College Volleyball: Kansas State vs. Omaha

Kansas State setter Sarah Dixon (4) dives on the floor for a ball during the match against Omaha in 2018 at Ahearn Field House during the K-State Invitational. K-State lost to No. 4 Texas in straight sets Wednesday.

Watch the film on Kansas State’s home matchup with No. 4 Texas Wednesday night, and it would be hard to tell which side left victors.

Check out the scoreboard and it would be far easier.

Texas swept K-State, 3-0 (32-20, 25-17, 25-18) at Ahearn Fieldhouse, though the real tale of the match was in the details. Each set was a back-and-forth battle. The first featured scores in the 30s.

The problem for the hosts was that none went their way.

“They’re a huge team,” said K-State outside hitter Anna Dixon, who led her group with 14 kills. “We knew that coming in we were going to have big blocks against us, so we wanted to stay calm, collected.”

To Dixon’s point, Texas was a tall team. The Longhorns finished with 10 team blocks and held the Wildcats to a .096 hitting percentage. That made it hard for the hosts to generate any type of consistent offense.

What made it interesting was that K-State kept things close.

Set 1 set the stage for what seemed would turn into a tight match. It featured 15 ties and six lead changes and several attack errors that prolonged what could have been a far shorter opening game.

Instead, the sides went back-and-forth, trading blows and errors until Texas used a kill from Brionne Butler and another from Micaya White to seal the 32-30 set win.

For K-State, it was as encouraging as a set loss gets. The Wildcats (6-10, 1-3 Big 12) fended off several set points, responded to their unforced errors and made several key digs. If they were going to fall, they were going to do so guns blazing.

That just never came to fruition across the next two sets.

The second proved less competitive. The Longhorns (10-2, 4-0) raced out to a 7-2 lead, and while the Wildcats battled back and drew within a point at 16-15, the visitors kept the lead.

Kept K-State at arm’s length, really, until Logan Eggleston and Brionne rattled off back-to-back kills to claim a 2-0 match lead.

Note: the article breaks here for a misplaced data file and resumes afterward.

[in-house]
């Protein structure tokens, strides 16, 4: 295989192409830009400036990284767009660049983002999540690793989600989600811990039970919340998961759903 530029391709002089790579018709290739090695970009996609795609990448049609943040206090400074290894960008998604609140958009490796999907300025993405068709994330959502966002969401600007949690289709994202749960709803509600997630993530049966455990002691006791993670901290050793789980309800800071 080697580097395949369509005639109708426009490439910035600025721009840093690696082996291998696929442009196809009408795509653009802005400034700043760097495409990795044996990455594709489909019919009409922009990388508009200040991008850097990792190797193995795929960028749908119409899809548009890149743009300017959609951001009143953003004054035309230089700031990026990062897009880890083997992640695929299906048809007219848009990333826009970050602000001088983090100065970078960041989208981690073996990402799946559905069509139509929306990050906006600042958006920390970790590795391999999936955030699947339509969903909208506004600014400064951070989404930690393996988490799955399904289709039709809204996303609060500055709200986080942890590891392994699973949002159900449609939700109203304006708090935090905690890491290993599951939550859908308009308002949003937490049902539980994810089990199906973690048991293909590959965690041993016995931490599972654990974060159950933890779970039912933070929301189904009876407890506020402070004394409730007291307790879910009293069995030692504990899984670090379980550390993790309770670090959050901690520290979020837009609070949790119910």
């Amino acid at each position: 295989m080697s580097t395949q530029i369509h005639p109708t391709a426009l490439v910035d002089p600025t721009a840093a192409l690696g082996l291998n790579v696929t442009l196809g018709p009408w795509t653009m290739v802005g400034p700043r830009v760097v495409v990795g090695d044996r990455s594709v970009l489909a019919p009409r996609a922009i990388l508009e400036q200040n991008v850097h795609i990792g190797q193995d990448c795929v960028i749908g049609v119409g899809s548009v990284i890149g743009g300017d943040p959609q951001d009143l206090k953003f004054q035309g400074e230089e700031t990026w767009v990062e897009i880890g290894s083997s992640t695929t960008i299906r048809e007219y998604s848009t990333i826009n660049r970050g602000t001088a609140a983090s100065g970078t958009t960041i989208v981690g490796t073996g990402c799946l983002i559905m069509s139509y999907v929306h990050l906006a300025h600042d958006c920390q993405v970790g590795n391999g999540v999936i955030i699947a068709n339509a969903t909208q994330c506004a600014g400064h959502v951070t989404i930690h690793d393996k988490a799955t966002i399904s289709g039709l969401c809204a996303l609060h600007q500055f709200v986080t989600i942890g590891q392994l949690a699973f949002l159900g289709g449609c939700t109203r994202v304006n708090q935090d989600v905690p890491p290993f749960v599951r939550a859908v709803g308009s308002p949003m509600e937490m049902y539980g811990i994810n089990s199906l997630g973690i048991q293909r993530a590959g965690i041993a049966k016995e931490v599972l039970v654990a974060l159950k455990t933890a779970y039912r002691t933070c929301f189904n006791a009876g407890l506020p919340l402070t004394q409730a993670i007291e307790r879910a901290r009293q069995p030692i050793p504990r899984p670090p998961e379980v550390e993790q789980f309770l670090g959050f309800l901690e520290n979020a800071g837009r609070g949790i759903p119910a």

Same thing happened in the third set. K-State was never out of it, really, but the Wildcats never were in command, either. They hung around, in other words, but that won’t win many matches against the nation’s fourth-ranked team.

K-State has now lost five of its last six matches.

“There’s really not a lot of moral victories. Losing is losing,” K-State coach Suzie Fritz said. “We’re not going into the match trying to play close. We’re trying to go into the match and trying to win.”

The one constant for K-State, at least on the positive end: Dixon, a starter at outside hitter. Not only did the freshman finish with 14 kills, but she made a few heads-up plays, including in the tight first set. She provided offense for a team that has had trouble producing it lately.

She’s also been trending in the right direction. On Saturday, K-State was swept by top-ranked Baylor, but Dixon supplied 10 kills.

That’s important on its own merits, but when one looks at the Wildcats’ depleted roster, it shows just how crucial she has been. K-State entered this season with losses at the following positions: two at libero, three at middle blocker and three at outside hitter. Over the offseason, the Wildcats bid farewell to a giant chunk of their offensive production.

To be exact: This season, K-State returned just 37% of its kills. The Wildcats also returned just two of their top seven kill-producers: middle blocker Peyton Williams and opposite hitter Gloria Mutiri.

Translation: It’s early into the Big 12 slate, but Dixon has proven invaluable, especially considering the circumstances.

“I thought she managed her swings pretty well,” Fritz said. “We put her in a situation where she had to go hit mostly out-of-system stuff, and against a big block. I think she took pretty well-managed swings and generated kill production when she could.”

The good news for the Wildcats is that this difficult stretch is over. In the span of four days, K-State faced No. 1 Baylor and No. 4 Texas, the two best teams in the conference. This always was going to be a challenge.

Now, K-State will turn its attention to a home matchup with West Virginia, set for 1 p.m. Saturday.

“We had an opportunity at the end of Game 1, and missed a couple of key serves in crucial moments,” Fritz said. “Those are ones we’ve got to have. We’ve got to have those back. We’re trying to learn through those and be able to be a little bit better under pressure — in those two skills particularly.”

Freshman sidelined with injury

K-State freshman setter Dru Kuck didn’t suit out on Wednesday because she has a broken finger. The team expects her to miss the next couple weeks with the injury, which she suffered on Oct. 2.

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